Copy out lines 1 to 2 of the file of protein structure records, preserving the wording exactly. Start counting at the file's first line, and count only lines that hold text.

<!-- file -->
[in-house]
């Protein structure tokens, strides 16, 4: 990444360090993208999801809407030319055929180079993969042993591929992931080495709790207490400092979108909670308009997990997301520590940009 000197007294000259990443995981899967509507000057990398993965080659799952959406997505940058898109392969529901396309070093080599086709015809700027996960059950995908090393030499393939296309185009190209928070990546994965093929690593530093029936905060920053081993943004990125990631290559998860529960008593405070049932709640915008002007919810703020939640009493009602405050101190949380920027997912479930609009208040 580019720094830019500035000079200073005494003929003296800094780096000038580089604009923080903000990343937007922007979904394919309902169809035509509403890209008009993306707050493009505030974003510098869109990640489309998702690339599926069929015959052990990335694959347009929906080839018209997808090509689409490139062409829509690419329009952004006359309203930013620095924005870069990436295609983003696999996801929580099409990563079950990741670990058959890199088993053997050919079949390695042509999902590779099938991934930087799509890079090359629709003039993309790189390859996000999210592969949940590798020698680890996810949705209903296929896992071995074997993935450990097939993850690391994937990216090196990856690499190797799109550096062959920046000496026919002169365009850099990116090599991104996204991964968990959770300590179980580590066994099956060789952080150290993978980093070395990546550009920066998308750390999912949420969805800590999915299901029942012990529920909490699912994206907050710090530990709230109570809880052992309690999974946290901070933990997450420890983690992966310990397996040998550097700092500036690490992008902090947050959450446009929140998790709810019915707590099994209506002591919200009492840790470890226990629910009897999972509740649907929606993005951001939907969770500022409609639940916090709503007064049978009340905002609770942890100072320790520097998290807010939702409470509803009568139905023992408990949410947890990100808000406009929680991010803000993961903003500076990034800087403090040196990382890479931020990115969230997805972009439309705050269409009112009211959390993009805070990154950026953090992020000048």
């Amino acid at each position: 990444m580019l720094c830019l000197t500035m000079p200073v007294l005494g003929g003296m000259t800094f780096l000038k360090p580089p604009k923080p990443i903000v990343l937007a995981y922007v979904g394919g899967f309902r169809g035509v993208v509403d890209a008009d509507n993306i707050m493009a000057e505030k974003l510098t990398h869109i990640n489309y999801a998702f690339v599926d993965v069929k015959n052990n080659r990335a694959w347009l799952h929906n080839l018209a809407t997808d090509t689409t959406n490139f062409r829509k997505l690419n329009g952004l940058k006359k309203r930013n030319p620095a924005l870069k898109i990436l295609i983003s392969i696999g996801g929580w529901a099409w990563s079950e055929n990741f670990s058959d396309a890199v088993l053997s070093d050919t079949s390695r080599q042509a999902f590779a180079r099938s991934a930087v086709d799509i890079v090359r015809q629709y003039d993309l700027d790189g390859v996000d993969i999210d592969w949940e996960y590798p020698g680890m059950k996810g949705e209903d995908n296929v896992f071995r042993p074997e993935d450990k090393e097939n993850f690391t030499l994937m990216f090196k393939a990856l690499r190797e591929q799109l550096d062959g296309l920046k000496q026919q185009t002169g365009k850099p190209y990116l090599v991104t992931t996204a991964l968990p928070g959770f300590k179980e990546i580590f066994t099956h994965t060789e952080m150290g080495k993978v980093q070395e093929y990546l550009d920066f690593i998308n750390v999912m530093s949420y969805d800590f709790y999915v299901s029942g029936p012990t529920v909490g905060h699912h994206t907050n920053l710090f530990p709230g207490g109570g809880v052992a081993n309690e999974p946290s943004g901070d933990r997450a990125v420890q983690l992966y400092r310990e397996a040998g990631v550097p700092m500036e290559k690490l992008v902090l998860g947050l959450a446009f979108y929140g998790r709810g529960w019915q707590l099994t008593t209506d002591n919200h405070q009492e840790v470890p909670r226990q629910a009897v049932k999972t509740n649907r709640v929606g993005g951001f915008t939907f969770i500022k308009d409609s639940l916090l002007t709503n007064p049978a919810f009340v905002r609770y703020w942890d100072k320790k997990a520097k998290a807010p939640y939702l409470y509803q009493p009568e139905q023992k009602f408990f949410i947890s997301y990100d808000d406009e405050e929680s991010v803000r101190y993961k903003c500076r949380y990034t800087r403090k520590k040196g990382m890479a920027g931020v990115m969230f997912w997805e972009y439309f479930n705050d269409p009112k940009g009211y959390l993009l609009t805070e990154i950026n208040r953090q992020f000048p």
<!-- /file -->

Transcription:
[in-house]
């Protein structure tokens, strides 16, 4: 990444360090993208999801809407030319055929180079993969042993591929992931080495709790207490400092979108909670308009997990997301520590940009 000197007294000259990443995981899967509507000057990398993965080659799952959406997505940058898109392969529901396309070093080599086709015809700027996960059950995908090393030499393939296309185009190209928070990546994965093929690593530093029936905060920053081993943004990125990631290559998860529960008593405070049932709640915008002007919810703020939640009493009602405050101190949380920027997912479930609009208040 580019720094830019500035000079200073005494003929003296800094780096000038580089604009923080903000990343937007922007979904394919309902169809035509509403890209008009993306707050493009505030974003510098869109990640489309998702690339599926069929015959052990990335694959347009929906080839018209997808090509689409490139062409829509690419329009952004006359309203930013620095924005870069990436295609983003696999996801929580099409990563079950990741670990058959890199088993053997050919079949390695042509999902590779099938991934930087799509890079090359629709003039993309790189390859996000999210592969949940590798020698680890996810949705209903296929896992071995074997993935450990097939993850690391994937990216090196990856690499190797799109550096062959920046000496026919002169365009850099990116090599991104996204991964968990959770300590179980580590066994099956060789952080150290993978980093070395990546550009920066998308750390999912949420969805800590999915299901029942012990529920909490699912994206907050710090530990709230109570809880052992309690999974946290901070933990997450420890983690992966310990397996040998550097700092500036690490992008902090947050959450446009929140998790709810019915707590099994209506002591919200009492840790470890226990629910009897999972509740649907929606993005951001939907969770500022409609639940916090709503007064049978009340905002609770942890100072320790520097998290807010939702409470509803009568139905023992408990949410947890990100808000406009929680991010803000993961903003500076990034800087403090040196990382890479931020990115969230997805972009439309705050269409009112009211959390993009805070990154950026953090992020000048």